There are many awesome sets of layer styles, available over the internet. The majority of these styles have been optimized for 72 ppi (pixels per inch) photos / documents. There are also a number of sets whose default settings are optimized for 300 ppi.
There is a slight issue: if you try to use a set of styles on a document with a different resolution than the one that the styles have been optimized for, the result may be disappointing. This tutorial will show you how to tackle this issue.
In the first example I created a new Photoshop document at 300 ppi. I added a text layer and applied Shellyn Long's Baltic Sea Glass style; its default settings have been optimized for 72 ppi. As you can see in the image on the left, the style details look wrong: the shadow is huge while the bevels are exaggerated.
In order to re-adjust the style settings, so that the details look optimum for the resolution of the document you are working on, you need to re-scale (upscale or downscale) the style settings by a certain factor (x). To find its value, you need to make this simple calculation:
x = (style resolution) / (my document's resolution) * 100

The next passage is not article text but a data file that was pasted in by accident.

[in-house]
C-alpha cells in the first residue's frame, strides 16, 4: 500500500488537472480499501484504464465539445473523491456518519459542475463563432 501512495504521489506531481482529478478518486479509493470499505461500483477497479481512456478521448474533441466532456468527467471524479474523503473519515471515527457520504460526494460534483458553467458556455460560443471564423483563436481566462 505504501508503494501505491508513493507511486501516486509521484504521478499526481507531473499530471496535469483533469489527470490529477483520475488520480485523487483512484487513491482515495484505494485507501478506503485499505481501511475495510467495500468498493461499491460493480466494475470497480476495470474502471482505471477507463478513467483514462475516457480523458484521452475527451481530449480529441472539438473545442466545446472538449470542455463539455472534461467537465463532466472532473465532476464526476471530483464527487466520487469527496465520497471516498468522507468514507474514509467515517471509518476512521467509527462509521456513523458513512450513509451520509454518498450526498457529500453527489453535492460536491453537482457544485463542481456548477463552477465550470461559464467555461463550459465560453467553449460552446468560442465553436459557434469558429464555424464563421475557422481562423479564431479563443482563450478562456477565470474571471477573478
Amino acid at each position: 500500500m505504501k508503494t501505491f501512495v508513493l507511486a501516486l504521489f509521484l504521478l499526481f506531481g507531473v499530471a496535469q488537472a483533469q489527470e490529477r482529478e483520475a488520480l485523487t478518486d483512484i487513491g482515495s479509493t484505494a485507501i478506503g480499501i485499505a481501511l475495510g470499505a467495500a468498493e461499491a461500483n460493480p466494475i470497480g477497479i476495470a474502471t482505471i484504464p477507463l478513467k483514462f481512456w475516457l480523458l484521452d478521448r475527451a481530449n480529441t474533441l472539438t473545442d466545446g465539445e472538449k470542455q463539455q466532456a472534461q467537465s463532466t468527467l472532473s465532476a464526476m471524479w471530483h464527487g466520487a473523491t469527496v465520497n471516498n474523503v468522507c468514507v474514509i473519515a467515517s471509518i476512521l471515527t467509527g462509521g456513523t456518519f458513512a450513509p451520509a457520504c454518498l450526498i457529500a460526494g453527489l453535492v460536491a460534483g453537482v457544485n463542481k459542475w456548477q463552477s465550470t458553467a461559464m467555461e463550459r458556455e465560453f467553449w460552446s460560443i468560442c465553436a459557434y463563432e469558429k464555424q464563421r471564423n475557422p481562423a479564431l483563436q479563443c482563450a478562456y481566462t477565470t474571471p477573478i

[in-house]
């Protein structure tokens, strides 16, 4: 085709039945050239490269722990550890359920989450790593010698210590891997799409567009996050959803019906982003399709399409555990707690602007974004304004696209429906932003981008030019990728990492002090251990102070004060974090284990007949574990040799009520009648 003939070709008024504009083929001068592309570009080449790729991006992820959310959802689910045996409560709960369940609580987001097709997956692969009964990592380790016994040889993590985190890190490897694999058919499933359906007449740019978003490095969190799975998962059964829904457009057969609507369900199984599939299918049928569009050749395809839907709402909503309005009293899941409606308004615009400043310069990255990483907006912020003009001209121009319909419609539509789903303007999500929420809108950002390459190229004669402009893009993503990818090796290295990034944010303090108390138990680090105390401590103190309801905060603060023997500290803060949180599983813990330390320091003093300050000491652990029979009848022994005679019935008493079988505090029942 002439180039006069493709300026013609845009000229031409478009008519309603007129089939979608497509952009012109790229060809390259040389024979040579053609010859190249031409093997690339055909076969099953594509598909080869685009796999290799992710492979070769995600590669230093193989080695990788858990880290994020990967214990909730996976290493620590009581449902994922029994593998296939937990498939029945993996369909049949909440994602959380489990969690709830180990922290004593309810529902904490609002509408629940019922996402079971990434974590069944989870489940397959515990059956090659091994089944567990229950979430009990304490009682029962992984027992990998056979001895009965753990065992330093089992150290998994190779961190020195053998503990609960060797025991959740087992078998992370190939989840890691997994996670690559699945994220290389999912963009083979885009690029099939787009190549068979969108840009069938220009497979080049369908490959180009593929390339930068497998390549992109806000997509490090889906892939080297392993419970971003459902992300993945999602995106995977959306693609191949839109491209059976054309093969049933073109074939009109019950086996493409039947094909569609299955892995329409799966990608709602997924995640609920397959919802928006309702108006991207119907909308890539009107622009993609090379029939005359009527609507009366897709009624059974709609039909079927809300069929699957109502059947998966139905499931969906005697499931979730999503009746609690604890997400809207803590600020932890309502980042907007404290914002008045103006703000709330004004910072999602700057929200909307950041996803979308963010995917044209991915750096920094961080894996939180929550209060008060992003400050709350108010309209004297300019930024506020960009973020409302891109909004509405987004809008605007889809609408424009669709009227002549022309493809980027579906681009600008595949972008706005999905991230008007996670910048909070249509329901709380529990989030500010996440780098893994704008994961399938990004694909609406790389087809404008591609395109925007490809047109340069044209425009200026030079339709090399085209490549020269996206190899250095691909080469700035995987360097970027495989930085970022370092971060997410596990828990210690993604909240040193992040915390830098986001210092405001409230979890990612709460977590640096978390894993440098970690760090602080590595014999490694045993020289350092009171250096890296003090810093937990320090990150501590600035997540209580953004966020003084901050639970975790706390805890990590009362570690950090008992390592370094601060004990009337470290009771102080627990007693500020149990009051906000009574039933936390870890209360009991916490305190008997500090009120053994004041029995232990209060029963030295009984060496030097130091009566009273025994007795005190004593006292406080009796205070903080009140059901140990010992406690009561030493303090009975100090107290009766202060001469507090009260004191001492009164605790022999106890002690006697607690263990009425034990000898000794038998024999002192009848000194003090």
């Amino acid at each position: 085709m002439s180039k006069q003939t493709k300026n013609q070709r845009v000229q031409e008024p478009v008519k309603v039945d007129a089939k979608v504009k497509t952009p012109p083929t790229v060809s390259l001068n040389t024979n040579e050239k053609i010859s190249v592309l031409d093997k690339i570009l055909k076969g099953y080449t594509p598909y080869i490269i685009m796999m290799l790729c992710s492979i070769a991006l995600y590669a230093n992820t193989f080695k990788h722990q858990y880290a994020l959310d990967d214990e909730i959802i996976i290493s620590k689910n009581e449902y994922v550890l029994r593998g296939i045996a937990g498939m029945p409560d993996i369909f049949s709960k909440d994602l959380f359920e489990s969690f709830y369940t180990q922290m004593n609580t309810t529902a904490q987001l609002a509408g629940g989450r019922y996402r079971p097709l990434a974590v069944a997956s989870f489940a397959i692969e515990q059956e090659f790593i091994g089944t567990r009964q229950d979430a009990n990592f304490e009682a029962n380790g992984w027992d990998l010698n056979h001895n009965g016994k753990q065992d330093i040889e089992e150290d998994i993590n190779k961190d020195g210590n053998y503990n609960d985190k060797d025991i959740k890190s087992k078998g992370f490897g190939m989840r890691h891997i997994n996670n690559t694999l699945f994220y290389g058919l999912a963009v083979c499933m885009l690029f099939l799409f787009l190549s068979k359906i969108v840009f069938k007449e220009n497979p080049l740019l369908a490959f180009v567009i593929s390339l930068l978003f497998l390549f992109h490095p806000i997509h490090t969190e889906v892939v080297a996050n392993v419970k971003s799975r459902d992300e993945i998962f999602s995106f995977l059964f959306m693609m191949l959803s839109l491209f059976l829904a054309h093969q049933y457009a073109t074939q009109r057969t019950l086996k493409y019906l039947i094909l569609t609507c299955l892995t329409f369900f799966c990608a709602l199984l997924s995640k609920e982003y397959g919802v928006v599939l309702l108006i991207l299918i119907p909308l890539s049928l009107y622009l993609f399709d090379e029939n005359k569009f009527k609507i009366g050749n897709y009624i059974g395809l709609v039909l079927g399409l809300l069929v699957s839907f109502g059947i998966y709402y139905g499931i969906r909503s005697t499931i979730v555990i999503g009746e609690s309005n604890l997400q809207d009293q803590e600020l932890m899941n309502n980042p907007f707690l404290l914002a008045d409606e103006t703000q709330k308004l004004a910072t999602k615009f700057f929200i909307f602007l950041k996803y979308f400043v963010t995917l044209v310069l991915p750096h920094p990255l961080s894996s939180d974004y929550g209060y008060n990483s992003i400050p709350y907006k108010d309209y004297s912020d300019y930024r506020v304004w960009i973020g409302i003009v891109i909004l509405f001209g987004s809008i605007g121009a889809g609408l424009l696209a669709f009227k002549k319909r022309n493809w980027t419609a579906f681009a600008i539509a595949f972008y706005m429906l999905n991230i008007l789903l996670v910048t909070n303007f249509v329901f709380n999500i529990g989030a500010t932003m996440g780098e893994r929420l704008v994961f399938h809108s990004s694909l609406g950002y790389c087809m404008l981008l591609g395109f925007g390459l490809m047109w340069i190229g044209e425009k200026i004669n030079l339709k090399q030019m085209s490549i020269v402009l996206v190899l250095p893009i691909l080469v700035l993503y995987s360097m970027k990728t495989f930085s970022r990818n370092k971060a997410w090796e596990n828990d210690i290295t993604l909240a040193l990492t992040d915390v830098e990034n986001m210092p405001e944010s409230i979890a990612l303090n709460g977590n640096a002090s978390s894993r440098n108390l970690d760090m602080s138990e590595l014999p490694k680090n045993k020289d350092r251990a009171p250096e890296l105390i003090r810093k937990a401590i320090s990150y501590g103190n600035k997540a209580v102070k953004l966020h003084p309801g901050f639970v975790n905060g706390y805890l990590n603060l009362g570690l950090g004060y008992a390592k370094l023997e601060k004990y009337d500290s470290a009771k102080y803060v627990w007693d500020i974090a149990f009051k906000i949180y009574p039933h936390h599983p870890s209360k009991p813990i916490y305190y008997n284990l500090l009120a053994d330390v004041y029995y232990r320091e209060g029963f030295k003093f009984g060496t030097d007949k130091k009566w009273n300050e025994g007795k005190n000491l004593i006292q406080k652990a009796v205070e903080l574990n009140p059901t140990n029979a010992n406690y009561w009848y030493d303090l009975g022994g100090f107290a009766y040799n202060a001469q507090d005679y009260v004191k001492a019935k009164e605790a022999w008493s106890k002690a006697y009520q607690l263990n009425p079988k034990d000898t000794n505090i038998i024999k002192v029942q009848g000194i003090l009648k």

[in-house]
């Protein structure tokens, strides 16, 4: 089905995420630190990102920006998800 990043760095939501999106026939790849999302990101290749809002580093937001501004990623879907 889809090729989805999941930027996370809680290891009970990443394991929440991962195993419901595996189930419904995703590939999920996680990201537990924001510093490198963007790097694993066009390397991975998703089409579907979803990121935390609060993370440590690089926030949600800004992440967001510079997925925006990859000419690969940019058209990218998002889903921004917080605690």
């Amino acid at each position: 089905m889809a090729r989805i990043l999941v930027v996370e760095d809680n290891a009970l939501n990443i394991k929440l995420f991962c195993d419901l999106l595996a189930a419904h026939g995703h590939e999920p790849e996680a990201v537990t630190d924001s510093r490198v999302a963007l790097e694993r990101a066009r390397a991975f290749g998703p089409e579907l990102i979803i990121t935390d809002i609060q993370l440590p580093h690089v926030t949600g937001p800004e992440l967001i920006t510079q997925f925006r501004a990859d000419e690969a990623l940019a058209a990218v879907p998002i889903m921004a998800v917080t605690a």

In my example this factor is: x = 72 / 300 * 100 = 24. Let's find out how to use this value to re-scale the styles:
Choose Layer > Layer Style > Scale Effects from the main menu, or right-click the "fx" button in the layers panel and choose "Scale Effects".
Enter "24" in the Scale field and hit OK:
That's it. The style effects look great on my 300 ppi document:
Now lets check the opposite scenario:
Let's say that you have a set of styles, optimized for 300 ppi. To use them on a 72 ppi document, you need to upscale the style effects by x = 300 / 72 * 100 = 417%:
This tutorial assumes that you know the resolution of the styles you wish to use. As mentioned above, the vast majority of the style sets available over the internet have been optimized either for 72ppi or for 300ppi. So, if the style looks wrong in your 72ppi document, the chances are that the style settings have been optimized for 300ppi (and vice-versa).
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